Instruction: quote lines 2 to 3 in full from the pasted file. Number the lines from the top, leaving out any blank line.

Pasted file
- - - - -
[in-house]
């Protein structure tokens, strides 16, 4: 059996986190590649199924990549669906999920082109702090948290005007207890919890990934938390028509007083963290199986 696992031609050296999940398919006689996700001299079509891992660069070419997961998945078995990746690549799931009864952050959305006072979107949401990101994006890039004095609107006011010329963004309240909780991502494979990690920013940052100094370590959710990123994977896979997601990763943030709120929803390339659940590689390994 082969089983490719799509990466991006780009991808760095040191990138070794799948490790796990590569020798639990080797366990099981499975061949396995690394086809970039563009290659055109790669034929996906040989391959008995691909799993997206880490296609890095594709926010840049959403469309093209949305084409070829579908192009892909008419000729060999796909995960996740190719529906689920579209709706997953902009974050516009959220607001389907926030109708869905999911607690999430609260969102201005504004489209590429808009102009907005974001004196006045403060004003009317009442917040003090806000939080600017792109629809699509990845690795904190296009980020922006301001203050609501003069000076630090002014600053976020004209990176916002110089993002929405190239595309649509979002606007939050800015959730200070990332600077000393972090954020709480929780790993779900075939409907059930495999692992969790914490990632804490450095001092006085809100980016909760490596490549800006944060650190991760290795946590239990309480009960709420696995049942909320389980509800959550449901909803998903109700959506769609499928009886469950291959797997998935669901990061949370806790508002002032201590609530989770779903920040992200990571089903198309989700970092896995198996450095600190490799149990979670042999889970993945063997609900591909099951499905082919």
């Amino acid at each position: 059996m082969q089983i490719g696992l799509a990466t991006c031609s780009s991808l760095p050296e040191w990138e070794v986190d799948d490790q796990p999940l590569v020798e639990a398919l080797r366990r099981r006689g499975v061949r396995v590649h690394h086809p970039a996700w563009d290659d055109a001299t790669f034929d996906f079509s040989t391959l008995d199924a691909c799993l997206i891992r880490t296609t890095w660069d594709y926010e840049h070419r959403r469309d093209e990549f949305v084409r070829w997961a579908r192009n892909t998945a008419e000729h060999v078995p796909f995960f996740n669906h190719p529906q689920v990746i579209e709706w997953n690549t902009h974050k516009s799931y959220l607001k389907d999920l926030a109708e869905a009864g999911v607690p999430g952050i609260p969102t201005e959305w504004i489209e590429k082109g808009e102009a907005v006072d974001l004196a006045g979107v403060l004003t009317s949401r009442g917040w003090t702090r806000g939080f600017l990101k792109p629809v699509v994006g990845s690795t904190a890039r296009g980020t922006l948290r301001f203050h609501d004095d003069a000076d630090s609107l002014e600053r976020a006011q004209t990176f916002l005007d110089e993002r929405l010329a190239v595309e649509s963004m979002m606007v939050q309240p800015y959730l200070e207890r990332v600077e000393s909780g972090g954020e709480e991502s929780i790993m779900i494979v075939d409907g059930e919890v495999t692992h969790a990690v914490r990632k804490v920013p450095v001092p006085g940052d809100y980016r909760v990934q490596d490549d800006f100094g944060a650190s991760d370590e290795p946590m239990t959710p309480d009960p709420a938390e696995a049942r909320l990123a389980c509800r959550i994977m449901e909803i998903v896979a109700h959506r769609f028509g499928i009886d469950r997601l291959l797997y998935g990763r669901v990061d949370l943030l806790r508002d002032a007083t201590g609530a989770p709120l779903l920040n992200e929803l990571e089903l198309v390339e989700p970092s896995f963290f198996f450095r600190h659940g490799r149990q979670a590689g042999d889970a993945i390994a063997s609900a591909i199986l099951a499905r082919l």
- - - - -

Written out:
């Protein structure tokens, strides 16, 4: 059996986190590649199924990549669906999920082109702090948290005007207890919890990934938390028509007083963290199986 696992031609050296999940398919006689996700001299079509891992660069070419997961998945078995990746690549799931009864952050959305006072979107949401990101994006890039004095609107006011010329963004309240909780991502494979990690920013940052100094370590959710990123994977896979997601990763943030709120929803390339659940590689390994 082969089983490719799509990466991006780009991808760095040191990138070794799948490790796990590569020798639990080797366990099981499975061949396995690394086809970039563009290659055109790669034929996906040989391959008995691909799993997206880490296609890095594709926010840049959403469309093209949305084409070829579908192009892909008419000729060999796909995960996740190719529906689920579209709706997953902009974050516009959220607001389907926030109708869905999911607690999430609260969102201005504004489209590429808009102009907005974001004196006045403060004003009317009442917040003090806000939080600017792109629809699509990845690795904190296009980020922006301001203050609501003069000076630090002014600053976020004209990176916002110089993002929405190239595309649509979002606007939050800015959730200070990332600077000393972090954020709480929780790993779900075939409907059930495999692992969790914490990632804490450095001092006085809100980016909760490596490549800006944060650190991760290795946590239990309480009960709420696995049942909320389980509800959550449901909803998903109700959506769609499928009886469950291959797997998935669901990061949370806790508002002032201590609530989770779903920040992200990571089903198309989700970092896995198996450095600190490799149990979670042999889970993945063997609900591909099951499905082919």
């Amino acid at each position: 059996m082969q089983i490719g696992l799509a990466t991006c031609s780009s991808l760095p050296e040191w990138e070794v986190d799948d490790q796990p999940l590569v020798e639990a398919l080797r366990r099981r006689g499975v061949r396995v590649h690394h086809p970039a996700w563009d290659d055109a001299t790669f034929d996906f079509s040989t391959l008995d199924a691909c799993l997206i891992r880490t296609t890095w660069d594709y926010e840049h070419r959403r469309d093209e990549f949305v084409r070829w997961a579908r192009n892909t998945a008419e000729h060999v078995p796909f995960f996740n669906h190719p529906q689920v990746i579209e709706w997953n690549t902009h974050k516009s799931y959220l607001k389907d999920l926030a109708e869905a009864g999911v607690p999430g952050i609260p969102t201005e959305w504004i489209e590429k082109g808009e102009a907005v006072d974001l004196a006045g979107v403060l004003t009317s949401r009442g917040w003090t702090r806000g939080f600017l990101k792109p629809v699509v994006g990845s690795t904190a890039r296009g980020t922006l948290r301001f203050h609501d004095d003069a000076d630090s609107l002014e600053r976020a006011q004209t990176f916002l005007d110089e993002r929405l010329a190239v595309e649509s963004m979002m606007v939050q309240p800015y959730l200070e207890r990332v600077e000393s909780g972090g954020e709480e991502s929780i790993m779900i494979v075939d409907g059930e919890v495999t692992h969790a990690v914490r990632k804490v920013p450095v001092p006085g940052d809100y980016r909760v990934q490596d490549d800006f100094g944060a650190s991760d370590e290795p946590m239990t959710p309480d009960p709420a938390e696995a049942r909320l990123a389980c509800r959550i994977m449901e909803i998903v896979a109700h959506r769609f028509g499928i009886d469950r997601l291959l797997y998935g990763r669901v990061d949370l943030l806790r508002d002032a007083t201590g609530a989770p709120l779903l920040n992200e929803l990571e089903l198309v390339e989700p970092s896995f963290f198996f450095r600190h659940g490799r149990q979670a590689g042999d889970a993945i390994a063997s609900a591909i199986l099951a499905r082919l």